Will we have ghettoes like they do in Calcutta? Most likely, as the standard of living rises in India and China, the worst of their poverty (and it is still prodigious) will at least soften somewhat. Meanwhile, our internal Third World will simply get larger. You see, we've always had our own developing nation within us. It's just that we refer to it as the ghetto, and it has tended to be most visibly filled with people of color. Since people of color were kept invisible until the rising star of Rosa Parks in the 1950s, the American developing nation has remained invisible to most of us (all but those who live in it). If you want, however, to find a huge white ghetto, look no further than Appalachia. Both the urban ghettoes, the Native American reservations with their high suicide and infant mortality rates, and white poverty preserves like Appalachia are a historic stain on our self-adulation. With the brainwashing of our population by various extremists who have taken over the government, the religious madrassas of Christian fundamentalism, and various bastions of far-right zealotry in the culture wars, it is virtually impossible for the average American to get the straight story.

Is there hope for democracy and prosperity in the U.S.A.? Only if we have good leadership (nonexistent in the corrupt and cronyist Kenny Boy Lay government today) and true information (nonexistent in the goose-stepping world of Fox Propaganda Network). Sadly, 'pride goeth before a fall,' and I'm afraid—very afraid—that the American people are about to learn the lessons of the Great Depression all over again. Only this time there may not be a world war and a renewed industrial revolution to pull us out of that kind of hole. You and I had both better hope I'm wrong.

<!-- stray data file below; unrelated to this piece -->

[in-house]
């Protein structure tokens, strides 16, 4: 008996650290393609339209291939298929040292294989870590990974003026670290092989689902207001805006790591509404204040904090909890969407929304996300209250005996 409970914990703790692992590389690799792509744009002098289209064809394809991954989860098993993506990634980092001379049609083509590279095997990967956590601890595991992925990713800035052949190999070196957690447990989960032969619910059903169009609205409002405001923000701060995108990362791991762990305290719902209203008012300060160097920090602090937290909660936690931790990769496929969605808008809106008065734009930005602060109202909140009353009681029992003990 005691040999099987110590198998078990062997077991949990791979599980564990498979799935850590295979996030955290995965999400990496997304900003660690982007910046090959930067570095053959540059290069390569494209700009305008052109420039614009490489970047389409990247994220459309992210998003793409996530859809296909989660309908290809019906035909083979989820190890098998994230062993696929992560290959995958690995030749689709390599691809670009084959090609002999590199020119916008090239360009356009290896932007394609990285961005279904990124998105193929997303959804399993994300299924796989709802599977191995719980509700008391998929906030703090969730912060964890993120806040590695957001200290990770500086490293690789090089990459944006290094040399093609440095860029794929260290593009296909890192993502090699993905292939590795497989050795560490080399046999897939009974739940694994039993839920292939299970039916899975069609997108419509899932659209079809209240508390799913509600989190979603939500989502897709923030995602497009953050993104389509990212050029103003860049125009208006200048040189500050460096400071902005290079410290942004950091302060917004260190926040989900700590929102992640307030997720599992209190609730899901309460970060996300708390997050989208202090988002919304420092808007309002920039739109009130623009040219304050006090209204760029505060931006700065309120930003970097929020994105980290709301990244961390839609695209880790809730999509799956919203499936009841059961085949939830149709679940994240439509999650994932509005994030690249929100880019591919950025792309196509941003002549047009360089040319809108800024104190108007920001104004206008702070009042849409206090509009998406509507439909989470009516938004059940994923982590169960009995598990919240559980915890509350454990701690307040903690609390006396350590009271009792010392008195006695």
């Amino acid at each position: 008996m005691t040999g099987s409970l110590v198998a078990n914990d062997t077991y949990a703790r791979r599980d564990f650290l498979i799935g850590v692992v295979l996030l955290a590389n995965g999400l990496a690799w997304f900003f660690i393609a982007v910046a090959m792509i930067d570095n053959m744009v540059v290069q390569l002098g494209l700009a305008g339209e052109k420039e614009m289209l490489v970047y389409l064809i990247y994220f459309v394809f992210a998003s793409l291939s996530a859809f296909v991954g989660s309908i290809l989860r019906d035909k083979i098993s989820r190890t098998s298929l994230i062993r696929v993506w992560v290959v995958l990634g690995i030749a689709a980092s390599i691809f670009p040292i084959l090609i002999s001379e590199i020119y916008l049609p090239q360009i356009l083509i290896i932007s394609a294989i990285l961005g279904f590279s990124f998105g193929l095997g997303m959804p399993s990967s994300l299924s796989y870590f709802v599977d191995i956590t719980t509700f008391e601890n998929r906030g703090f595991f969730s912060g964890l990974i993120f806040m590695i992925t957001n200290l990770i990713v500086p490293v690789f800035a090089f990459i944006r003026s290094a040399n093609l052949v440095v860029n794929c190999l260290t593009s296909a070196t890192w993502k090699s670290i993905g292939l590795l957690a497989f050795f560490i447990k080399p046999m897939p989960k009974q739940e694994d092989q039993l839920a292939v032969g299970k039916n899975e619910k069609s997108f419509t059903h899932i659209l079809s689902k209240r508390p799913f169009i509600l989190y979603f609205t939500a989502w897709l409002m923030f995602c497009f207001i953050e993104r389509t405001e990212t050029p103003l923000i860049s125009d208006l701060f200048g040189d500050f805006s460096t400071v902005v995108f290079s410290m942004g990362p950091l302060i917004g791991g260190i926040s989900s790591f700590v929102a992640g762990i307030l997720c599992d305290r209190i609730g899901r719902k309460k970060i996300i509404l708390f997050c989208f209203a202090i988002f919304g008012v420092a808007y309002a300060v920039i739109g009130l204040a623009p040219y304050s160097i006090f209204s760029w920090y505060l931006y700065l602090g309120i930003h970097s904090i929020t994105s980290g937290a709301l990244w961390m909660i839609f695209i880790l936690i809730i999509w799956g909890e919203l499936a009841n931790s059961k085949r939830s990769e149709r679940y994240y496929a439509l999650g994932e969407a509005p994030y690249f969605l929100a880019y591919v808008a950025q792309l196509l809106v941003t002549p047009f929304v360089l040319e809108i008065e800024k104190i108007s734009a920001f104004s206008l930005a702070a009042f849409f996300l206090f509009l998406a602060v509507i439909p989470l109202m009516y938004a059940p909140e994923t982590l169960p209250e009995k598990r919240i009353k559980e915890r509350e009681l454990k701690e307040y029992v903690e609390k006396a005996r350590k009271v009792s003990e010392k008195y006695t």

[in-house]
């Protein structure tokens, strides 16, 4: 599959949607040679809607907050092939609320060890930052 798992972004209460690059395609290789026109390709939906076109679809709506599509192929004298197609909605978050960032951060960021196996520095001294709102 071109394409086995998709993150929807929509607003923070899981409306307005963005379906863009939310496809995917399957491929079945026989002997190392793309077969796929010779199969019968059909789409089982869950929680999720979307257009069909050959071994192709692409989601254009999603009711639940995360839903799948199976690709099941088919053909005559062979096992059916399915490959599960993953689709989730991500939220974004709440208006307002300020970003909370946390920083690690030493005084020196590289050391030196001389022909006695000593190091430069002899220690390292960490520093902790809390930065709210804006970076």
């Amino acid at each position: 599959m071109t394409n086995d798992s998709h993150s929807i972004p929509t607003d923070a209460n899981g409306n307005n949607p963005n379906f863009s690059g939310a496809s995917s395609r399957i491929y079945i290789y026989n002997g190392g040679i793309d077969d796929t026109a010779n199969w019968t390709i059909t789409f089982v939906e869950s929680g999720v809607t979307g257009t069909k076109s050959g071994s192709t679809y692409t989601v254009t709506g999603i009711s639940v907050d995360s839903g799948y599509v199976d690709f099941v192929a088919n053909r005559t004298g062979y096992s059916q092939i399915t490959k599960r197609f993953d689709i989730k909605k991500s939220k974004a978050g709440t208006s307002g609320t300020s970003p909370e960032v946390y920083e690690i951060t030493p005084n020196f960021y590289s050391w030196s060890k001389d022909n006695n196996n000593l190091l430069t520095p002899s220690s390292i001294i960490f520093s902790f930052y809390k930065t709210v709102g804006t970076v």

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The Sibyl's Urn, or: Destination: Ancient Rome! by John T. Cullen (2005 Clocktower Books). Told in the second person, this novel makes you the hero or heroine as Professor Darwin and his exotically beautiful assistant Amalthea take you on a journey back to ancient Rome. At stake is a lost scroll belonging to a sibyl, or prophetess similar to the ones at Delphi in Greece. The scroll holds secrets the ancient Romans would dearly like to know, and your traveling companions have their own dark reasons for wanting to make this journey. Along the way, you get to sample the sounds, sights, and smells of a world that is as alien to ours as it is intriguing. Some of the early research material here wound up in my book A Walk in Ancient Rome (iBooks/Simon & Schuster, 2005).